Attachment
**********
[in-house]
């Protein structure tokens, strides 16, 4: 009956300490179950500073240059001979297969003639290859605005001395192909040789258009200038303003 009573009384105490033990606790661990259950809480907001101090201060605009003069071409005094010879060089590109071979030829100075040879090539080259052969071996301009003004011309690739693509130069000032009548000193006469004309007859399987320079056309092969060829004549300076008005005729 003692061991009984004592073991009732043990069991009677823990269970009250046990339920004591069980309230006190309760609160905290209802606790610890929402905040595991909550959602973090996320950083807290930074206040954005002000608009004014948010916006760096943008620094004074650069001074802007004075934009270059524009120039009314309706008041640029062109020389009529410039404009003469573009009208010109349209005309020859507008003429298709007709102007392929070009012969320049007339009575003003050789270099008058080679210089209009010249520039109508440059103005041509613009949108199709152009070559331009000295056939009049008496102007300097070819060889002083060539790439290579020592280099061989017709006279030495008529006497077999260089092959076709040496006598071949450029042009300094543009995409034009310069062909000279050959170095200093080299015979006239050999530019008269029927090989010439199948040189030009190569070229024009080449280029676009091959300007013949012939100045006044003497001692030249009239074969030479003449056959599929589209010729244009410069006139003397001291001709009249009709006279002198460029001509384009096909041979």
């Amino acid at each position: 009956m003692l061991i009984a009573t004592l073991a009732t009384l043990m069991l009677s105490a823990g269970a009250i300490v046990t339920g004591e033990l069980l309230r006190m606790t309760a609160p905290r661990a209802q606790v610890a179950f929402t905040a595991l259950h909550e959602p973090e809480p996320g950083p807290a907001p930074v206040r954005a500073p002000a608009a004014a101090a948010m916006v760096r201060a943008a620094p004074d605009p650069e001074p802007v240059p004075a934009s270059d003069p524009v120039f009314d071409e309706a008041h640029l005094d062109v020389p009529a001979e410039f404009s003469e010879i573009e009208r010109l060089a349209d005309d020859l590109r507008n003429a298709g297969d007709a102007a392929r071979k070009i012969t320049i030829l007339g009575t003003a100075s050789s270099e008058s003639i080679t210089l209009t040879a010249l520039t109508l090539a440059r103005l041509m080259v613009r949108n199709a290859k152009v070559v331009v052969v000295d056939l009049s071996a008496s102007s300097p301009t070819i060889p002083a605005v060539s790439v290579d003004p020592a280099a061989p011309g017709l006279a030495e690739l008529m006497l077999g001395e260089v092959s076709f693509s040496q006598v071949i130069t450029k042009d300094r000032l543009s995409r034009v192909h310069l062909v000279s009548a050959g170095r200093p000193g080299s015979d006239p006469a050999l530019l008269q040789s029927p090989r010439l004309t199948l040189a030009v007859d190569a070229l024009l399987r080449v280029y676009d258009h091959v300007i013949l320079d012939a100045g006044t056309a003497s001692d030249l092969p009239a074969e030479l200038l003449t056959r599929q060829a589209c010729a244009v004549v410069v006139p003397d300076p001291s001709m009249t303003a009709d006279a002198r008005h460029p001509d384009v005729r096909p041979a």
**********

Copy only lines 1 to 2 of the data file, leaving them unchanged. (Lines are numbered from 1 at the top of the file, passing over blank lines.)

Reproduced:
[in-house]
């Protein structure tokens, strides 16, 4: 009956300490179950500073240059001979297969003639290859605005001395192909040789258009200038303003 009573009384105490033990606790661990259950809480907001101090201060605009003069071409005094010879060089590109071979030829100075040879090539080259052969071996301009003004011309690739693509130069000032009548000193006469004309007859399987320079056309092969060829004549300076008005005729 003692061991009984004592073991009732043990069991009677823990269970009250046990339920004591069980309230006190309760609160905290209802606790610890929402905040595991909550959602973090996320950083807290930074206040954005002000608009004014948010916006760096943008620094004074650069001074802007004075934009270059524009120039009314309706008041640029062109020389009529410039404009003469573009009208010109349209005309020859507008003429298709007709102007392929070009012969320049007339009575003003050789270099008058080679210089209009010249520039109508440059103005041509613009949108199709152009070559331009000295056939009049008496102007300097070819060889002083060539790439290579020592280099061989017709006279030495008529006497077999260089092959076709040496006598071949450029042009300094543009995409034009310069062909000279050959170095200093080299015979006239050999530019008269029927090989010439199948040189030009190569070229024009080449280029676009091959300007013949012939100045006044003497001692030249009239074969030479003449056959599929589209010729244009410069006139003397001291001709009249009709006279002198460029001509384009096909041979």